BERLIN: If the European Commission confirms the requests France and Germany to regulate digital currencies, bitcoin startups and investors will be negatively affected, and may possibly be required to provide sensitive financial and user data to government agencies for inspection.
French Federal Finance Minister Wolfgang Schaeuble and former minister of social affairs Michel Sapin have proposed a set of financial measures to the European Commission, to urge the control of bank accounts and digital currencies.
Over the past few months, European nations including Germany and France have begun to express their concerns towards the “anonymity” of digital currencies such as Bitcoin and Ripple, and their involvement in “financing of terrorism.”
Due to the increase in the use of bitcoin in purchasing illicit goods on the dark web and hacking attacks, Germany and France have been pressuring the EU Commission to implement improvised policies to control electronic and anonymous payment systems.
“Although much of the evidence is still anecdotal, concerns have been expressed by LE and financial experts in the wider international environment that commercial CSE online, among other criminal activities, is moving to a new unregulated, unbanked digital economy. Payment mechanisms providing a certain degree of anonymity are always open to abuse by those with criminal intentions, as developments in the use of Bitcoin show,” reads a section from a report of the European Commission.
The federal government of Germany has already taken the necessary procedures to file an official proposal regarding the reform of the Customs Administration Act, to allow the customs to monitor cross-border cash movements and electronic money such as bitcoin transactions.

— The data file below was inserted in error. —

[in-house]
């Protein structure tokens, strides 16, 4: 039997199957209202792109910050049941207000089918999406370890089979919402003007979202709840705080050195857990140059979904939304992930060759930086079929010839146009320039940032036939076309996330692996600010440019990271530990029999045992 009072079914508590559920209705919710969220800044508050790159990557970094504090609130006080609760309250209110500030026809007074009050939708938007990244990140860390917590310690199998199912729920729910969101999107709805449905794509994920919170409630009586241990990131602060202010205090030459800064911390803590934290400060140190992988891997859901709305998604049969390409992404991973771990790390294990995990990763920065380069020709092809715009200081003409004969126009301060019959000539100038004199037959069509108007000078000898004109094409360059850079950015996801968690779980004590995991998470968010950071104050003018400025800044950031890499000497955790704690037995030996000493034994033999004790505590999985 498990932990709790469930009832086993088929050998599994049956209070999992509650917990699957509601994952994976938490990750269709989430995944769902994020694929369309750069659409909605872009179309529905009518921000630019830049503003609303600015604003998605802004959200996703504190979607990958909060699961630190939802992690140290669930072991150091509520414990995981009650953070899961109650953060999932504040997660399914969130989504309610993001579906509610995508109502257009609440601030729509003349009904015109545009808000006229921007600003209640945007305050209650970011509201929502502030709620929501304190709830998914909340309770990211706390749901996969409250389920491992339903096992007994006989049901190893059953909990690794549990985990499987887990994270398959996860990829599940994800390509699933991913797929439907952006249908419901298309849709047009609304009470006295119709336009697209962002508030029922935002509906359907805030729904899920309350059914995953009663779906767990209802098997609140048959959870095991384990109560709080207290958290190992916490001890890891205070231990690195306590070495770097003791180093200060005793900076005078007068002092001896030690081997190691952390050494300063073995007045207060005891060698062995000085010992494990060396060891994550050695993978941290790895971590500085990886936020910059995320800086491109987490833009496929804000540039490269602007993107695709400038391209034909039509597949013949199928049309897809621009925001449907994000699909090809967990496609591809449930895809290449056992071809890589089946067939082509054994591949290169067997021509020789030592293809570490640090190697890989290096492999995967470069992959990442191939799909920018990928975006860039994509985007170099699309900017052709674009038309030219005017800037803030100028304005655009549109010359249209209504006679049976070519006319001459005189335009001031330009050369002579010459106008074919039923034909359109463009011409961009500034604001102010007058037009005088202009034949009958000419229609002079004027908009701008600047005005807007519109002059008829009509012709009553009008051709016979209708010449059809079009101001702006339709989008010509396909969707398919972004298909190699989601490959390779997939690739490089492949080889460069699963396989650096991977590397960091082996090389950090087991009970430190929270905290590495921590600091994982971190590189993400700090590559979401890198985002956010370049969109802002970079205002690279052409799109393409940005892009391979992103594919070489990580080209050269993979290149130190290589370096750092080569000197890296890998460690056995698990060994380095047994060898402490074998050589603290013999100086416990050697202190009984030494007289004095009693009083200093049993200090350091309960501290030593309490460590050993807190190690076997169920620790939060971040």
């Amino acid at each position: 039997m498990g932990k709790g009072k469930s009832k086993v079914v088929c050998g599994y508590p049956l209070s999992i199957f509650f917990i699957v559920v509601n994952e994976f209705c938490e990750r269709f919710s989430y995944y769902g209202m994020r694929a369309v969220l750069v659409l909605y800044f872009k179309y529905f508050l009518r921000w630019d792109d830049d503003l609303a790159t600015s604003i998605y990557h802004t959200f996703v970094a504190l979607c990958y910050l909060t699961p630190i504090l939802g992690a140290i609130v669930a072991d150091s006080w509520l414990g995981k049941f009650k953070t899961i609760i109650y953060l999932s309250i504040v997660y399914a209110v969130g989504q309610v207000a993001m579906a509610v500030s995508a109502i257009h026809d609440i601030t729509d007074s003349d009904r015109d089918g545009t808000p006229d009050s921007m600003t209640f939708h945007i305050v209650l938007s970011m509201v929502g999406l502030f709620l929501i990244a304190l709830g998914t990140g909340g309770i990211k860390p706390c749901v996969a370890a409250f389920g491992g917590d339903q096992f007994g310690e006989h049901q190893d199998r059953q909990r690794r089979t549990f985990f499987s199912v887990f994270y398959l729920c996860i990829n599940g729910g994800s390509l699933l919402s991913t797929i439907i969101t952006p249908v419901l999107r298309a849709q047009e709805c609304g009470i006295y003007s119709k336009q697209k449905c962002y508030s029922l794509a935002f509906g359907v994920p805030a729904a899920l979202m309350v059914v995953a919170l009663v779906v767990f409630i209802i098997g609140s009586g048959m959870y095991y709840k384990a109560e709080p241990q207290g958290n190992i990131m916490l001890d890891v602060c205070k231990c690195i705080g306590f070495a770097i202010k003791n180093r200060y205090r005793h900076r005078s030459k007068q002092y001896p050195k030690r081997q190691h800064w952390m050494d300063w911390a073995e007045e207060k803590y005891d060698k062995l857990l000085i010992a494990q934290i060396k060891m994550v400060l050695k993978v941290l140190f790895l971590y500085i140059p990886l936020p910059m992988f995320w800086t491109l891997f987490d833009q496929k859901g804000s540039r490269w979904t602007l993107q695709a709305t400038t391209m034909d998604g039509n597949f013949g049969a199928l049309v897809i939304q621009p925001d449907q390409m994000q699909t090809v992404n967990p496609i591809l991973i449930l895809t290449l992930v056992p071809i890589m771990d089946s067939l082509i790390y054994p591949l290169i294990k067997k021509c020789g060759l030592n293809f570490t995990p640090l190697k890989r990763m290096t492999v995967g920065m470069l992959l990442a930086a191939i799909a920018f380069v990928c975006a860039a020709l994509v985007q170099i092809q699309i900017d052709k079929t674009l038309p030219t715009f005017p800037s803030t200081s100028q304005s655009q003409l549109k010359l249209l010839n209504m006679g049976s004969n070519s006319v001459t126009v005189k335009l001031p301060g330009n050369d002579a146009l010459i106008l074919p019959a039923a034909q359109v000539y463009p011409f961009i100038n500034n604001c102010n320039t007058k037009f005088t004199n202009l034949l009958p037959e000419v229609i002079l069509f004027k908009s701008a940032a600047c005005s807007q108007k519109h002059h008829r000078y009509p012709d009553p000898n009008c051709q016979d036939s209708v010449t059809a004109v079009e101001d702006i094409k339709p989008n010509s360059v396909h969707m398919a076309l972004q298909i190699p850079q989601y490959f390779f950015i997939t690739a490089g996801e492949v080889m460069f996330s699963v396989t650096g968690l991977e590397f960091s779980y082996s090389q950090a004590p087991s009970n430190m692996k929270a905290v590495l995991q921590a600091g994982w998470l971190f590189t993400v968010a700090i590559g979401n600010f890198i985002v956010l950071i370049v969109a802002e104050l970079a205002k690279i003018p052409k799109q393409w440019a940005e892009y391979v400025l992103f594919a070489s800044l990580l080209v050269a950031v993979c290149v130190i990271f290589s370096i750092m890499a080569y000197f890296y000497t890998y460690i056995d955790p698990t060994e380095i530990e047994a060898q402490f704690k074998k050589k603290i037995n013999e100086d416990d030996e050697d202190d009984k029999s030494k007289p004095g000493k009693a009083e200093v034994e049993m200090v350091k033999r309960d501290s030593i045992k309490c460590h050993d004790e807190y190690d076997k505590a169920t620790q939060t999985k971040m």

However, government officials of Germany haven’t disclosed the methods that will be implemented in revealing digital transactions and settlement of electronic money. In essence, the German government is attempting to regulate bitcoin transactions by classifying them as a form of cash movement and possibly demand tax payments per each transaction.
Regardless of Germany’s strategy to regulate bitcoin transactions, president of the committee on finance of the French Senate Philippe Marini and the rest of the committee on finance of the French Senate classify bitcoin as an anonymous payment system, which provides big opportunity for money laundering.
“Most importantly, the fact that bitcoin transactions are anonymous makes the system a big opportunity for cybercrime and money laundering. On the 15th January public hearing, we were told that the Customs had arrested a drug trafficker who asked for payments in bitcoins. Of course, the website The Silk Road, the biggest online shopping center for drug dealers and weapon seekers, was shut down by the FBI at the end of 2013. But closing the website does not eliminate the risk: on 28th January 2014, the vice-president of the Bitcoin Foundation was arrested in New York and charged on money laundering.” said Marini.
It is still difficult to speculate whether the improvised draft of the Customs Administration Act and France’s proposal to implement heavier regulations on digital currencies will be processed. If the European Commission confirms the requests of these two nations, bitcoin startups and investors will be negatively affected, and may possibly be required to provide sensitive financial and user data to government agencies for inspection.